Apple Bumps MacBooks to Core 2 Duo

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11.08.2006—Apple has upgraded its entire line of consumer notebooks to Intel Core 2 Duo processors. This is the third round of upgrades to Apple's consumer and notebook lines, following iMac and MacBook Pro speed bumps, which had also been upgraded to Core 2 Duo processors.

The MacBook is Apple's entry-level line of notebook computers, distinguished from the high-end MacBook Pro by the lack of a dedicated graphics card, lack of an expansion slot and lack of a FireWire 800 port, among other, more minor, differences. The first generation of MacBooks had been plagued by manufacturing problems, including heat sink issues that could cause it to shut down randomly and a wrist wrest that was prone to discoloration. But in processor tests with high-end software, the first-generation MacBook was found to hold its own against the speedier Pro models, with performance that rivaled mid-range G5 desktop systems and even quad Opteron systems. The new models, according to Apple, run 25 percent faster than the old ones at the same clock frequencies.

In addition to the bump in CPU performance, the new MacBooks also gain enhancements in the following areas (2.0 GHz models only):

  • Double the base memory configuration (up to 1 GB)
  • Increased storage capacity (80 GB in the white model, up from 60 GB, and 120 GB in the black model, up from 100 GB)

Beyond these changes, all else remains consistent with the previous generation of MacBooks. There are still three models in the lineup: a 1.83 GHz white model, a 2.0 GHz white model and a 2.0 GHz black model. As was the case before, the only difference between the white and black 2.0 GHz models is 20 GB of additional storage capacity in the black model.

The 1.83 GHz MacBook includes a 13.3-inch glossy screen (1,280 x 800 with 250 cd/m2 brightness); a 667 MHz frontside bus; 512 MB RAM (667 MHz DDR2 SDRAM); 60 GB, 5,400 RPM Serial ATA drive with Sudden Motion Sensor; slot-load Combo (DVD-ROM/CD-RW) optical drive; Intel Graphics Media Accelerator 950; Mini-DVI out; built-in iSight video camera (mounted in the top of the bezel); Gigabit Ethernet port;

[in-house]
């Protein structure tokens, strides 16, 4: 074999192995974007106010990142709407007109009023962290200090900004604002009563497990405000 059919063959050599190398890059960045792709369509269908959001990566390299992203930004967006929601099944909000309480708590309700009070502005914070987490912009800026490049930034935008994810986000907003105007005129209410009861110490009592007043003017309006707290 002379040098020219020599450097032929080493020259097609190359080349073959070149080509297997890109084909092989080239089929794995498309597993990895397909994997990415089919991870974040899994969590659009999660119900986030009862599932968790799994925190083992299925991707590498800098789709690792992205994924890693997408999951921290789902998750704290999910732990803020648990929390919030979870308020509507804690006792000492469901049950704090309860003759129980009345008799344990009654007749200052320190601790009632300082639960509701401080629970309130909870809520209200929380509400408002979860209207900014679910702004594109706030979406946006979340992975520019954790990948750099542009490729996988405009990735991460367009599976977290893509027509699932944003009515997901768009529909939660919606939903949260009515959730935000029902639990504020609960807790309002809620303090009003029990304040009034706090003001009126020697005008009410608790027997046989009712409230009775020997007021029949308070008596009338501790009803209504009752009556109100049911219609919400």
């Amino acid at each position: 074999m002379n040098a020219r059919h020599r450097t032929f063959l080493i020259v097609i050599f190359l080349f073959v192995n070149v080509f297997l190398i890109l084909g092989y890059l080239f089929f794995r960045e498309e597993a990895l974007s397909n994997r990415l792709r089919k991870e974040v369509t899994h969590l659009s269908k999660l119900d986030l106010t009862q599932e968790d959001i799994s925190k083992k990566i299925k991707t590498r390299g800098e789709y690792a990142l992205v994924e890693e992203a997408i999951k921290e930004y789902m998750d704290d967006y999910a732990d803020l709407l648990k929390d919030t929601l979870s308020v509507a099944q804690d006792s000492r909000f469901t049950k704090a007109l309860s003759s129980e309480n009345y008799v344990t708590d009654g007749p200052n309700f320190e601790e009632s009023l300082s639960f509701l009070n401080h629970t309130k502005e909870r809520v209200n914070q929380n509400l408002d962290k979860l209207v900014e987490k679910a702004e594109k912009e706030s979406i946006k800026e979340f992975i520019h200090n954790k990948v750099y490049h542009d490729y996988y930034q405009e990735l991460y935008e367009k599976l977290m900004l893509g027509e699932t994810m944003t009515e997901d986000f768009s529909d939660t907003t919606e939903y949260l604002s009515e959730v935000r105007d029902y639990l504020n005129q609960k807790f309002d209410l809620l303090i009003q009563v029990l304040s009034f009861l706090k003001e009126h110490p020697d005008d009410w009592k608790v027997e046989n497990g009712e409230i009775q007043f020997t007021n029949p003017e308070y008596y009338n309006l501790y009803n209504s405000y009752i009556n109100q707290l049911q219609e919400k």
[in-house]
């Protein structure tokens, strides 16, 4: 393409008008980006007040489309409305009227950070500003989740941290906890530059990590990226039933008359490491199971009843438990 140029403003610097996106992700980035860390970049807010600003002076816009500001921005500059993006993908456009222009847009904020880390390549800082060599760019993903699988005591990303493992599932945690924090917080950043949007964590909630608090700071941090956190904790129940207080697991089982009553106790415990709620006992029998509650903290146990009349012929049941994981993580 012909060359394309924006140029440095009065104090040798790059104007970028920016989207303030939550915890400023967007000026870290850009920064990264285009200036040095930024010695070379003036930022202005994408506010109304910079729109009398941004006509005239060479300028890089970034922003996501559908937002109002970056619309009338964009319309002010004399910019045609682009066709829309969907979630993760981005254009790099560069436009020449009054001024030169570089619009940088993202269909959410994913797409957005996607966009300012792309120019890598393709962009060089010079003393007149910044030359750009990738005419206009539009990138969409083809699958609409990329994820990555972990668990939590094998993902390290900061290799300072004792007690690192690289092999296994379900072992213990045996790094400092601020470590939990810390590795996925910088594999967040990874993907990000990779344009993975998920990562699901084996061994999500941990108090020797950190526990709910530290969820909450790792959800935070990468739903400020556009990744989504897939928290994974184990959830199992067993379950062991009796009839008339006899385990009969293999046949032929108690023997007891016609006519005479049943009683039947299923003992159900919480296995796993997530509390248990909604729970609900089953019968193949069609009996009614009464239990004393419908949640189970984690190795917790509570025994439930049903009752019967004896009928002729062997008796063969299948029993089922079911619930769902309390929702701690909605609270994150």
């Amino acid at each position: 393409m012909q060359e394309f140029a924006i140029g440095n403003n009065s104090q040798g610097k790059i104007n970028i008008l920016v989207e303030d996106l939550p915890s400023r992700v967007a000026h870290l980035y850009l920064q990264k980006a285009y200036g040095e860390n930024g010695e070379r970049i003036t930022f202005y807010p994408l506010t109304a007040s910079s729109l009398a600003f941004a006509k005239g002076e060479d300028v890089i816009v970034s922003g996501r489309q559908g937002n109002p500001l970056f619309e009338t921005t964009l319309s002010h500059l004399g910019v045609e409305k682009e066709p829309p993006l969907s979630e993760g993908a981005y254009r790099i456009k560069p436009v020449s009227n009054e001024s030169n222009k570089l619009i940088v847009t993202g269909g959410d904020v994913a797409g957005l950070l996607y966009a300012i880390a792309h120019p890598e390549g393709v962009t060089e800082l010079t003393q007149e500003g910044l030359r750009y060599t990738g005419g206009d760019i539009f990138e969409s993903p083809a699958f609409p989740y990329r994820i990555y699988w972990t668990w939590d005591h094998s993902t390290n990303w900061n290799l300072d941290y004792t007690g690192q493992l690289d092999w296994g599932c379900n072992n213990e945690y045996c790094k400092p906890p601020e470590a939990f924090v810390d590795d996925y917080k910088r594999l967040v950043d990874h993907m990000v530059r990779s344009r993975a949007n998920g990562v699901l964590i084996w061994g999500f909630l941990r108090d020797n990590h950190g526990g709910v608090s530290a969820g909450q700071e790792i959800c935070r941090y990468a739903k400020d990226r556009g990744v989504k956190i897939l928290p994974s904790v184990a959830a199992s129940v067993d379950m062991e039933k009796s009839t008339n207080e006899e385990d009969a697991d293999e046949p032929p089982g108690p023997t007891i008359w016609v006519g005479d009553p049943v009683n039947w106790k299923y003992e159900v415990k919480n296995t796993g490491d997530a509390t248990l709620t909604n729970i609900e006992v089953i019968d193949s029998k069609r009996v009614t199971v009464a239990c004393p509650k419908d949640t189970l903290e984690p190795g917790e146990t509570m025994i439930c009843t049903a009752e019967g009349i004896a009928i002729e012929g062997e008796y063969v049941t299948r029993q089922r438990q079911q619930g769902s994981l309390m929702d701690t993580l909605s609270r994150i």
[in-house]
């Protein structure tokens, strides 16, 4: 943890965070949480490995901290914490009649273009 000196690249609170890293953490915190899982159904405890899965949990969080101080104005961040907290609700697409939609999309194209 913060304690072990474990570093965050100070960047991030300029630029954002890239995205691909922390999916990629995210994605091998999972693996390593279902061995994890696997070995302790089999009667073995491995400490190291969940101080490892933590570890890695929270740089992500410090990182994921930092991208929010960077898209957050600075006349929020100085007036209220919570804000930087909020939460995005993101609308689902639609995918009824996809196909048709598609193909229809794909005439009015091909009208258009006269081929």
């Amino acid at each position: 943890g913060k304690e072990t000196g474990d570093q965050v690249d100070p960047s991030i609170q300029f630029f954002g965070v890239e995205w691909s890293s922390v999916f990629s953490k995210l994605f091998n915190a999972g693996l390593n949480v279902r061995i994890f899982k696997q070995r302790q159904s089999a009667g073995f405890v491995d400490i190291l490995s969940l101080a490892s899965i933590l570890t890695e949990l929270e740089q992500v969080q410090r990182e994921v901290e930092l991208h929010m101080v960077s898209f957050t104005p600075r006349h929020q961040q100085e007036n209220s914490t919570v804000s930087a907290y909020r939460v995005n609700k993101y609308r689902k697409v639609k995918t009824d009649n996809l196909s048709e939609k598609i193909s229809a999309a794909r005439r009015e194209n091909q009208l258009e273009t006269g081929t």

built-in AirPort Extreme (802.11g) wireless networking; Bluetooth 2.0+EDR; two USB 2.0 ports; one FireWire 400 port; audio line in combo jack (supports mini-Toslink optical and standard 1/8-inch analog); one audio line out combo jack (supports mini-Toslink optical and standard 1/8-inch analog); infrared port for use with the Apple Remote (included); and a MagSafe power adapter. It sells for $1,099.

The 2.0 GHz white model includes all of these features, plus an additional 512 MB RAM (for a total of 1 GB); a double-layer, slot-load 6x an additional 40 GB storage (100 GB total). It sells for $1,299.

The 2.0 GHz black model also includes all of these features, plus a total of 120 GB internal storage. It sells for $1,499.

All of the new models are available now.

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About the author: Dave Nagel is the executive editor for 1105 Media's educational technology online publications and electronic newsletters. He can be reached at dnagel@1105media.com.

Have any additional questions? Want to share your story? Want to pass along a news tip? Contact Dave Nagel, executive editor, at dnagel@1105media.com.

About the Author

Executive Producer David Nagel heads up the editorial department for 1105 Media's education publications — which include two daily sites, a variety of newsletters and two monthly digital magazines covering technology in both K-12 and higher education.

A 21-year publishing veteran, Nagel has led or contributed to dozens of technology, art and business publications.

He can be reached at dnagel@1105media.com. You can also connect with him on LinkedIn at linkedin.com/profile/view?id=10390192 or follow him on Twitter at @THEJournalDave (K-12) or @CampusTechDave (higher education). A selection of David Nagel's articles can be found on this site.


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